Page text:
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The following post was written by Global Gap Year Fellow Simone McFarlane. Simone spent the second half of her Gap Year in Barranquilla, Colombia.

The Carnaval of Barranquilla is the biggest cultural event in Colombia and the second biggest Carnaval in the world. Considered to be an Intangible Cultural Heritage of Humanity, the Carnaval of Barranquilla is celebrated by over 2 million people each year. The celebration can be traced back to European traditions, which have in turn been enriched by African and Indigenous cultural practices. Today, Carnaval is celebrated with a large array of dances, music, festivals, and parties.

Carnaval was always one of the reasons why I was so excited to go to Barranquilla. I arrived a month before the main events, but the spirit of the Carnaval was still evident all across the city. People had posted colorful decorations outside their homes, weekly dance showcases gained hundreds of spectators, and advertisements for the upcoming festivals were everywhere. I knew the events that were to come, but I had no idea about how elaborate they were going to be. Slowly, as February 22 neared closer, more and more travelers came to the city. This was very interesting to see, as before this day Sarah and I hadn’t met any other foreigners in town. I quickly learned that I should’ve researched more about the events’ logistics. For whatever reason, it hadn’t even crossed my mind to get tickets for the Queen’s coronation or the festival. Saving everything for the last minute proved to be expensive, so I’d definitely advise people to have their ducks in a row before. I subsequently missed the Queen’s coronation, but I think I would’ve had to pay a lot for good seats anyway, and that certainly wouldn’t be in my 9-month gap year budget. We got last minute tickets to the Batalla de Flores, which was spectacular. The floats, the dancers, the music, the party spirit was amazing to see. To be honest, however, we didn’t have a great view and the day was really long, and there was no clear exit, so we had to escape through the festival. That was probably one of the most embarrassing and stressful moments of my life, but looking back it was pretty funny to think of all the people yelling at us to dance.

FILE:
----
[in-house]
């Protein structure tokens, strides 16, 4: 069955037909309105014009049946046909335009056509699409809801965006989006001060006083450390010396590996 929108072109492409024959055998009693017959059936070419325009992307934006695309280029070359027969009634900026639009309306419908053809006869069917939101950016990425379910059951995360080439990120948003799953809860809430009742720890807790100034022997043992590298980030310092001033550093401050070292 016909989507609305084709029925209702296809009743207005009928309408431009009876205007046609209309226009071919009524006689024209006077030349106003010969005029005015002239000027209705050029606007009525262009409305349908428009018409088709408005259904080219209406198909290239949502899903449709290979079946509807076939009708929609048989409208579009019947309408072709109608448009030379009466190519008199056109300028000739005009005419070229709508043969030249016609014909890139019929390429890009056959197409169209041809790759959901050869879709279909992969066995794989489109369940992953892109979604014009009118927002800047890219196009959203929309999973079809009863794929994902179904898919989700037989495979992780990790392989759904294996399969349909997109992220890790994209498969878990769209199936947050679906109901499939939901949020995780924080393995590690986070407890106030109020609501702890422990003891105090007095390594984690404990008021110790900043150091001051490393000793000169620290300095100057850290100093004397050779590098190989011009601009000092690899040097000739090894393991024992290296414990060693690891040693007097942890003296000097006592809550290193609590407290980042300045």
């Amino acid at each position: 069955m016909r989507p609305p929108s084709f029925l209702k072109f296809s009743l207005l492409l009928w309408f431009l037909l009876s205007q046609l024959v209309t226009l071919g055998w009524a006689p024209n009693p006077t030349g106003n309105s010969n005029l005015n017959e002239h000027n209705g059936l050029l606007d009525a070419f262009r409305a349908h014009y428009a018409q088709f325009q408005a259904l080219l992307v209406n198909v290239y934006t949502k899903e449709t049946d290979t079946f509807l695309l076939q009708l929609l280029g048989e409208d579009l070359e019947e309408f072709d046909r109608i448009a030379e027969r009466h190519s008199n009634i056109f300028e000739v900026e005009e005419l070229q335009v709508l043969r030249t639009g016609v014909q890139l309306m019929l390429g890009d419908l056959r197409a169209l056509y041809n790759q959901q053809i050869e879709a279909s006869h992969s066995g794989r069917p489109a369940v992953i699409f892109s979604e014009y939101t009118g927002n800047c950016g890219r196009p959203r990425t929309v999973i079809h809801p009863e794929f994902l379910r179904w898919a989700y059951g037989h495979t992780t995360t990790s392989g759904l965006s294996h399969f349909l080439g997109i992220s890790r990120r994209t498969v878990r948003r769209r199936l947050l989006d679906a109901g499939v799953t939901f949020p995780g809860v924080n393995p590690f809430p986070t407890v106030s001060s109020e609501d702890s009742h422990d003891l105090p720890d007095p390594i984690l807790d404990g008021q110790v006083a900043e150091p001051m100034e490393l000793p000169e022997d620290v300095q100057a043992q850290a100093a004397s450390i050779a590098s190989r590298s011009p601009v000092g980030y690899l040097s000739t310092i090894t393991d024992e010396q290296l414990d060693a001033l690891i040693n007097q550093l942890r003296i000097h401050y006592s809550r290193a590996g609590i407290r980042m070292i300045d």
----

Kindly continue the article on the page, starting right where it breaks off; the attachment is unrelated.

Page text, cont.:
Later that day was my favorite experience of Carnaval. My friend Jack and I went to the Baila La Calle, which was a humongous street party in the historic birthplace of Carnaval. We happened to run into other friends from Cartagena, and the rest of the night was so much fun. Everyone was so friendly and in a festive mood. We stayed out almost all night and then woke up the next morning tired, but excited to do it again…Or so we thought. The second day was the Gran Parada de Tradición y Foclor. We had much better seats this day; we had a better view and we weren’t dying in the heat. It was cool to see all the dances and floats, but by this point, we realized that we preferred the street parties much more. The street parties were open to everyone, so the crowd was significantly more diverse and joyous. The festivals were fantastic, but you could kind of tell that it had been commercialized for the incredible number of tourists that come each year (at least, that was my impression). We went to the Baila La Calle again, but we were exhausted by that point. If I ever get the chance to go back to the Carnaval of Barranquilla, I would definitely budget my energy for the street parties as opposed to the day festivals.

I’m so grateful that I had the opportunity to experience such a monumental celebration. The whole experience taught me so much about Colombia’s diverse history and culture. It has also given me more interest in studying how tourism has affected marginalized cultures, as Carnaval was largely created by communities of color but now the main events are prohibitively expensive for many of these communities.

Please enjoy my pictures that capture a grain of the excitement of the Carnaval of Barranquilla!

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